So the thing to do is ask God for the daily strength you need, and then go out and do what you need to do. Of course, making more long-range plans is not wrong, and helps to determine what your daily plans will be. It is, however, imperative that you submit all your plans to God's will. "Not my will, O Lord, but Yours be done."

In Christ,

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Sunday, September 04, 2005


Eternal youth. Wisdom of the young. Young is beautiful. Image is everything.

These statements in combination produce a powerful and incredibly... shallow viewpoint. Is beauty skin-deep? Should we desire youth, or old age, or something in between? To some extent, these questions are completely irrelevant, because we don't control any aspect of our age whatsoever. Thus, in my mind, it is futile to have "What if's" floating around in my brain. On the other hand, the Bible does have something to say about youth and old age. Here these now:

For at the window of my house I have looked out through my lattice, and I have seen among the simple, I have perceived among the youths, a young man lacking sense, passing along the street near her corner, taking the road to her house in the twilight, in the evening, at the time of night and darkness. - Proverbs 7:6-9.

[Note: "her" in the above verses means the adulteress. The writer is warning his son against her.]

Gray hair is a crown of glory; it is gained in a righteous life. - Proverbs 16:31.

Older women likewise are to be reverent in behavior, not slanderers or slaves to much wine. They are to teach what is good, and so train the young women to love their husbands and children, to be self-controlled, pure, working at home, kind, and submissive to their own husbands, that the word of God may not be reviled. - Titus 2:3-5.

Apparently, old people in the Bible are in no way reviled, or looked down upon, or are in any way viewed as inferior to younger people. In fact, the Bible portrays older people as being wiser than younger people.

However, we need a qualification here. Am I talking about believers or unbelievers here? I think the Bible is talking about believers when it hints at the older being the wiser. Consider: if a man is not saved, he can never reach true wisdom. He may increase in worldly wisdom (which is certainly not all wrong!), but never get the fear of the Lord. On the other hand, a saved man will become increasingly sanctified, more and more like Christ, as he gets older. Thus, his wisdom will increase.

Where am I going with this? I am talking about the way the modern world idolizes youth. It rather puzzles me, because a man is more than his body. He has his soul, his mind, and his heart. Does the world think that a man is pure body? If so, then maybe the world's idolizing of youth is understandable. But if a man is more than his body, then physical attributes are not all that is to be desired. What we should desire is all these things, because that is what glorifies God. Christians are not Gnostics, and so we do not say the body does not exist, or is not important. We believe there is a balance here. A materialism which says the here and now is all that matters, in other words the opposite of the Gnostic view, is not correct either.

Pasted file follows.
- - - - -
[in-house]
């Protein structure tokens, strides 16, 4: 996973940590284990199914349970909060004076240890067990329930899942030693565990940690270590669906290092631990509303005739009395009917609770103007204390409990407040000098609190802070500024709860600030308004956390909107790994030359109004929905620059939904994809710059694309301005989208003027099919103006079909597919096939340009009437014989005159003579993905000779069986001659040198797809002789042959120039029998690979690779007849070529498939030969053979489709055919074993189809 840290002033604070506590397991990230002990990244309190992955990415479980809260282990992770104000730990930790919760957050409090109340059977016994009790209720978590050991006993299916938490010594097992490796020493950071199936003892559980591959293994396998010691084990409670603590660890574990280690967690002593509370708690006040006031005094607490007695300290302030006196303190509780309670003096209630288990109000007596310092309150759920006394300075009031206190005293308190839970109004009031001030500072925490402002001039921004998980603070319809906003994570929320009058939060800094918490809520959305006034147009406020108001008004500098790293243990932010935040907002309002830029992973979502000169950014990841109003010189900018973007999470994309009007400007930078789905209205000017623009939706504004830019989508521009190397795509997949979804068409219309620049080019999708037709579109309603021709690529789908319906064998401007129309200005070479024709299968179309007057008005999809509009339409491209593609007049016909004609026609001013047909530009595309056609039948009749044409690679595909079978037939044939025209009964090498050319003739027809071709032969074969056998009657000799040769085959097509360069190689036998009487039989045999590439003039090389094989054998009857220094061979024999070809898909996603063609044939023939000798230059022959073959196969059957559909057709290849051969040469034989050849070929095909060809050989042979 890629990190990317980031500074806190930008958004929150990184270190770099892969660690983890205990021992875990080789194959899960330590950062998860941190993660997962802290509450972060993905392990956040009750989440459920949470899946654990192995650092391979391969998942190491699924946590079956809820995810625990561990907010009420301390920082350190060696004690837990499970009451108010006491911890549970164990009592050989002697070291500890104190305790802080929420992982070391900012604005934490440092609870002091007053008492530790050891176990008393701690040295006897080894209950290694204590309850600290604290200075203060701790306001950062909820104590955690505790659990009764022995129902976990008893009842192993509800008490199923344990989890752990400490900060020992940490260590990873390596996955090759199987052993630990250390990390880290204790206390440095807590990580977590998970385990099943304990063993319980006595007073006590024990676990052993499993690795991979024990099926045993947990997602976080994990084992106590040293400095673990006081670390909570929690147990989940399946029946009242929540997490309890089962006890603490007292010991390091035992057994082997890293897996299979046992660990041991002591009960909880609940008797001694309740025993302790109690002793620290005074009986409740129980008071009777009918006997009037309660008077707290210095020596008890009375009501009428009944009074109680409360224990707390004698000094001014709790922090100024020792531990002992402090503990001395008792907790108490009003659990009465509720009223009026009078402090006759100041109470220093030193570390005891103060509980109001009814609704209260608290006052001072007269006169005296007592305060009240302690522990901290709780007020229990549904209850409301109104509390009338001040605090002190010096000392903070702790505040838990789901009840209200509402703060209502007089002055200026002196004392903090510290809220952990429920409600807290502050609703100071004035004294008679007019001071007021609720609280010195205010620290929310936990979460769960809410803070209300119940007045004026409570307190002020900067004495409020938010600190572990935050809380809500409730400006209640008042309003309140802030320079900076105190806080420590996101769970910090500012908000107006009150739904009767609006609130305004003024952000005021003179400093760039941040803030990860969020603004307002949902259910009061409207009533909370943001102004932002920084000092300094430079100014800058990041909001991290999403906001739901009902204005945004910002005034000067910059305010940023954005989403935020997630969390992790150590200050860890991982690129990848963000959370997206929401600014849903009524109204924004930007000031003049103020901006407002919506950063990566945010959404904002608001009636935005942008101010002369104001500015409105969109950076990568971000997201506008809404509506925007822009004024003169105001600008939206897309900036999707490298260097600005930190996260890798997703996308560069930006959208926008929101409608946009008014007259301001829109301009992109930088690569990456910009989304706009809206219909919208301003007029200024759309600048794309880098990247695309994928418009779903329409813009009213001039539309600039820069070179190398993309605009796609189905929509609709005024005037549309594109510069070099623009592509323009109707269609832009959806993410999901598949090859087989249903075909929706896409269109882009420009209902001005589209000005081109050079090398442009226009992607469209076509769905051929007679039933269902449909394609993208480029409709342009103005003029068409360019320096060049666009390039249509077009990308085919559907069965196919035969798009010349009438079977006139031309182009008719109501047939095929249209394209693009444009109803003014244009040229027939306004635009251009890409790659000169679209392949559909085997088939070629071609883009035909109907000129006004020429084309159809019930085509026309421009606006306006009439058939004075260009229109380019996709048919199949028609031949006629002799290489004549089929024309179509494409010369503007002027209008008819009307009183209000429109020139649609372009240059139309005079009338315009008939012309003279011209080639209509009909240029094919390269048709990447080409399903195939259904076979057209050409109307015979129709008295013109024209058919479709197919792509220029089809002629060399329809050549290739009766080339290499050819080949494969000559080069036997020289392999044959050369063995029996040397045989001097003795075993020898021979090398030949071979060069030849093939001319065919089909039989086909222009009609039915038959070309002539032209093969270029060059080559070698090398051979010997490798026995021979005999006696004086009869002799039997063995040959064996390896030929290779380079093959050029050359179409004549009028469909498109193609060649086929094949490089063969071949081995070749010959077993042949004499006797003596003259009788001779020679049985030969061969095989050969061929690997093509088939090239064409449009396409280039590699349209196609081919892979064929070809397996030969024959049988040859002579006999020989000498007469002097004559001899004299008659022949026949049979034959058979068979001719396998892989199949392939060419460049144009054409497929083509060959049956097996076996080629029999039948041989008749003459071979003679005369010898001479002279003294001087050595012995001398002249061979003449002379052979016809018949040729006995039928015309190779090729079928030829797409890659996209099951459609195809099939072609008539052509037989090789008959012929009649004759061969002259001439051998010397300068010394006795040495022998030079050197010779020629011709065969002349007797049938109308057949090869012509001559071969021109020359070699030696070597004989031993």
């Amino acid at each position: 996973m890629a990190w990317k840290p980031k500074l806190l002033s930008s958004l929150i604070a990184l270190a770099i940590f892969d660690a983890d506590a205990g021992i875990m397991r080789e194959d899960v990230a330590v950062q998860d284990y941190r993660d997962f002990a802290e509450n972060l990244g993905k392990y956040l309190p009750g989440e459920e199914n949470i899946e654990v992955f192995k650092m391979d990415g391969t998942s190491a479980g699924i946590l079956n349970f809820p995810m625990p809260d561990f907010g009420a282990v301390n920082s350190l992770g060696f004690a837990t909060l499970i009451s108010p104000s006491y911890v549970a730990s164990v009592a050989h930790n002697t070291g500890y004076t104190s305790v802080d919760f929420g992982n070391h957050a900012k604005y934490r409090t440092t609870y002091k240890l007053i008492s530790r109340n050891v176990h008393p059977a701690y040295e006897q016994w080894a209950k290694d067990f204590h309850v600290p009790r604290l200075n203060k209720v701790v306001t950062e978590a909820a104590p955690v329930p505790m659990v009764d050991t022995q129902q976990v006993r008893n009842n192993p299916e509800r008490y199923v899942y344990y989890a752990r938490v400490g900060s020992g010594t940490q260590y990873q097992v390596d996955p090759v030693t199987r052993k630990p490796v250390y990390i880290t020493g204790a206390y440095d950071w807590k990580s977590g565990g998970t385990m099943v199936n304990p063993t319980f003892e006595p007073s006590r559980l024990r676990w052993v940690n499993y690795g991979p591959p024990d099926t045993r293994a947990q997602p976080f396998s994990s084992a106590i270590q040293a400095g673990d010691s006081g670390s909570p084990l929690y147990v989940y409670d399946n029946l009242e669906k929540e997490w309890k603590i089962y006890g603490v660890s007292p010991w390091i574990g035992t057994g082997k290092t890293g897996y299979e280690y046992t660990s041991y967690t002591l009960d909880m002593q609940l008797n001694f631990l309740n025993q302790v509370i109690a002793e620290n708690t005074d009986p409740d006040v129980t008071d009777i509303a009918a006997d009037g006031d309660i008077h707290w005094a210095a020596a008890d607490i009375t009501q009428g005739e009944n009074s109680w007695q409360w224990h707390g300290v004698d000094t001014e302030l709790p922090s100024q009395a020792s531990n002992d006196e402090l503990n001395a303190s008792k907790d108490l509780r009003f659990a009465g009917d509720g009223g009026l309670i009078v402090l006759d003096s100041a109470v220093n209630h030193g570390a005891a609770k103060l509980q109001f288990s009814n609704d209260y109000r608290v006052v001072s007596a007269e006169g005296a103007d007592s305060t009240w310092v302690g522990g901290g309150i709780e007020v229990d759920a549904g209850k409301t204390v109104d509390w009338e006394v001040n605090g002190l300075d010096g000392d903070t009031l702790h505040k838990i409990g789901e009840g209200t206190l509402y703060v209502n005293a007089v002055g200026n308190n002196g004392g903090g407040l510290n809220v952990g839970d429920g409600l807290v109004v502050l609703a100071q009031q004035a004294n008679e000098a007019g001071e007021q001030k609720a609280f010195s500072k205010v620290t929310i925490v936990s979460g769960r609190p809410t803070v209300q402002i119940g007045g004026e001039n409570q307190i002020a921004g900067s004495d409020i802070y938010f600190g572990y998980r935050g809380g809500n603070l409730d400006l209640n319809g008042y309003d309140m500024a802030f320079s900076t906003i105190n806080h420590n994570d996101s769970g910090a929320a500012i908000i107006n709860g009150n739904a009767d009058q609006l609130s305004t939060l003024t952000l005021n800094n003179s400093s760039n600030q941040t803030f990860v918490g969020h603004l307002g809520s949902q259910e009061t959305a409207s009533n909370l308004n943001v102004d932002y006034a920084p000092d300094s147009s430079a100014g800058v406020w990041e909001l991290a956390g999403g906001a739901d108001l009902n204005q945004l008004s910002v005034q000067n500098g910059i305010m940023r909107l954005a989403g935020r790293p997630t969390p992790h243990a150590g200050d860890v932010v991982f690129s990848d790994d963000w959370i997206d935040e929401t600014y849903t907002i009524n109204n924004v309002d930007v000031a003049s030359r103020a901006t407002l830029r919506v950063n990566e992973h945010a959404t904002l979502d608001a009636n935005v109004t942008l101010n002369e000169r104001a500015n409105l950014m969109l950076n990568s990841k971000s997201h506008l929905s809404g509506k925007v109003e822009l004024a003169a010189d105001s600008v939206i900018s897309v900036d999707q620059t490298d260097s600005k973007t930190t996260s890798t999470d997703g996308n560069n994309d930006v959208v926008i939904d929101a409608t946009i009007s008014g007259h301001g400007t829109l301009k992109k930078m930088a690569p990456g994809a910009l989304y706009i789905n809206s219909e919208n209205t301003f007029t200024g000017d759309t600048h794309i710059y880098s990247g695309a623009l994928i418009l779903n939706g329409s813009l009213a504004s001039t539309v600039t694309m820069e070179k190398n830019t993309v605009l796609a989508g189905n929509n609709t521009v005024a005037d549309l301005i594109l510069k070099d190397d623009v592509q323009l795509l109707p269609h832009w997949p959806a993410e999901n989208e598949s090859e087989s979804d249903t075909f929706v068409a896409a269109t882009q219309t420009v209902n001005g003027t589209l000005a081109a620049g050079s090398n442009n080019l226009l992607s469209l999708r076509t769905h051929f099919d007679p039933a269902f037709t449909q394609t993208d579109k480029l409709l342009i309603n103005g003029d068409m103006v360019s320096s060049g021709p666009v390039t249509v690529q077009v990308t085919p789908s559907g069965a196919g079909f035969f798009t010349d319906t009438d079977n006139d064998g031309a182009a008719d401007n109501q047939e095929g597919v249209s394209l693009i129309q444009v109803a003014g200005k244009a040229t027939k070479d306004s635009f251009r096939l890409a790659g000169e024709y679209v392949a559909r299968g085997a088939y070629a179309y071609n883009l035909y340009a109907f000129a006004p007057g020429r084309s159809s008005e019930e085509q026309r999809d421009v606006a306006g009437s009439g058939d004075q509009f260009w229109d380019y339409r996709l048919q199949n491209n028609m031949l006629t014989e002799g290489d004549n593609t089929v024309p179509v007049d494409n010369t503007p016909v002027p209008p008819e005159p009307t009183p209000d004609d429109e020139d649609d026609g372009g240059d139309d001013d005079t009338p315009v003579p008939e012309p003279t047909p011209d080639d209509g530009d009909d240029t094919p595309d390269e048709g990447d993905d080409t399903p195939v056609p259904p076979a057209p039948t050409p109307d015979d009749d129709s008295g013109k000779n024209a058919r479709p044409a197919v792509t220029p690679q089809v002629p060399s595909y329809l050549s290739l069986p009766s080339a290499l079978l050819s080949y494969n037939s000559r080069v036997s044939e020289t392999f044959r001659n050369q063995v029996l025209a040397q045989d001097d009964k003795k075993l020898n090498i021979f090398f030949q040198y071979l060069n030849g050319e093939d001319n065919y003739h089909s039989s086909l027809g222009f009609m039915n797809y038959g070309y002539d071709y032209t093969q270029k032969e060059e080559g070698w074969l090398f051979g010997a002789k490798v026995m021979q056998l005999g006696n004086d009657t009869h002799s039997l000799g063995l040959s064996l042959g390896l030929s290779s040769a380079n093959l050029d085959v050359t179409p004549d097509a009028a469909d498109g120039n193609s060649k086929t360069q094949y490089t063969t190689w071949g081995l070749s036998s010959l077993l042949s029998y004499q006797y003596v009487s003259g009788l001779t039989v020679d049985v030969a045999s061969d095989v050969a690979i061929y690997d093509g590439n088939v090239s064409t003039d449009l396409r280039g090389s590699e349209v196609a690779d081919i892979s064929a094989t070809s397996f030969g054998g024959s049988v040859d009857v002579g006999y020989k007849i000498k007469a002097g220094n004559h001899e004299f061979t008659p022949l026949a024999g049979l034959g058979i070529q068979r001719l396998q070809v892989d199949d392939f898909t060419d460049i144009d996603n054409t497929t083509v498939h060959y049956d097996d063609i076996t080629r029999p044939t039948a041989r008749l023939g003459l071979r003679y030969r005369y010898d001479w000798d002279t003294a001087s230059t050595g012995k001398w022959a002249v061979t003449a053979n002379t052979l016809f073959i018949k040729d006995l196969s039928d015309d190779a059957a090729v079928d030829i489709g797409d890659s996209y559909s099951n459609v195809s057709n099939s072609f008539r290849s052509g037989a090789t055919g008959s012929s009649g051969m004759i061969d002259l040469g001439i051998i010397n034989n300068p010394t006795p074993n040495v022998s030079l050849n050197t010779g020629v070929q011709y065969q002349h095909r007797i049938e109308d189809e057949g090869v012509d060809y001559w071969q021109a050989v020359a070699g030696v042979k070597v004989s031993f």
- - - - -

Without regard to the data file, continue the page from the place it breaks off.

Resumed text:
So if we believe that the whole person is important, what does that mean? Well, it certainly does mean that we should "Get wisdom; get insight; do not forget, and do not turn away from the words of my mouth. Do not forsake her, and she will keep you; love her, and she will guard you. The beginning of wisdom is this: Get wisdom, and whatever you get, get insight. Prize her highly, and she will exalt you; she will honor you if you embrace her. She will place a garland on your head a graceful garland; she will bestow on you a beautiful crown." - Proverbs 4:5-9.

Nowhere does the Bible say we should get a merely outward personal beauty. But rather, in what I think is a legitimate extension, we should "let your adorning be the hidden person of the heart with the imperishable beauty of a gentle and quiet spirit, which in God's sight is very precious." - 1 Peter 3:4b.

Hopefully, I've convinced you that youth isn't everything, it isn't even much of anything. At least, it's nothing more or less than old age. What are the applications of this? I think one application is that nursing homes, most of them, are an abomination. What tends to happen at these places is that as people get old, their sons and daughters despise them and want to get rid of them. They don't want to take the time to care for them or even to see them. So they put their parents in these very lonely places with no family near to comfort them. Sometimes they are surrounded by people who tell them lies about their health in the effort to get them better, or to make them feel better. That should not be. C. S. Lewis apparently didn't think much of nursing homes, either. In Screwtape Letters, Letter V, Screwtape writes, "How much better for us if all humans died in costly nursing homes amid doctors who lie, nurses who lie, friends who lie, as we have trained them, promising life to the dying, encouraging the belief that sickness excuses every indulgence, and even, if our workers know their job, withholding all suggestion of a priest lest it should betray to the sick man his true condition!"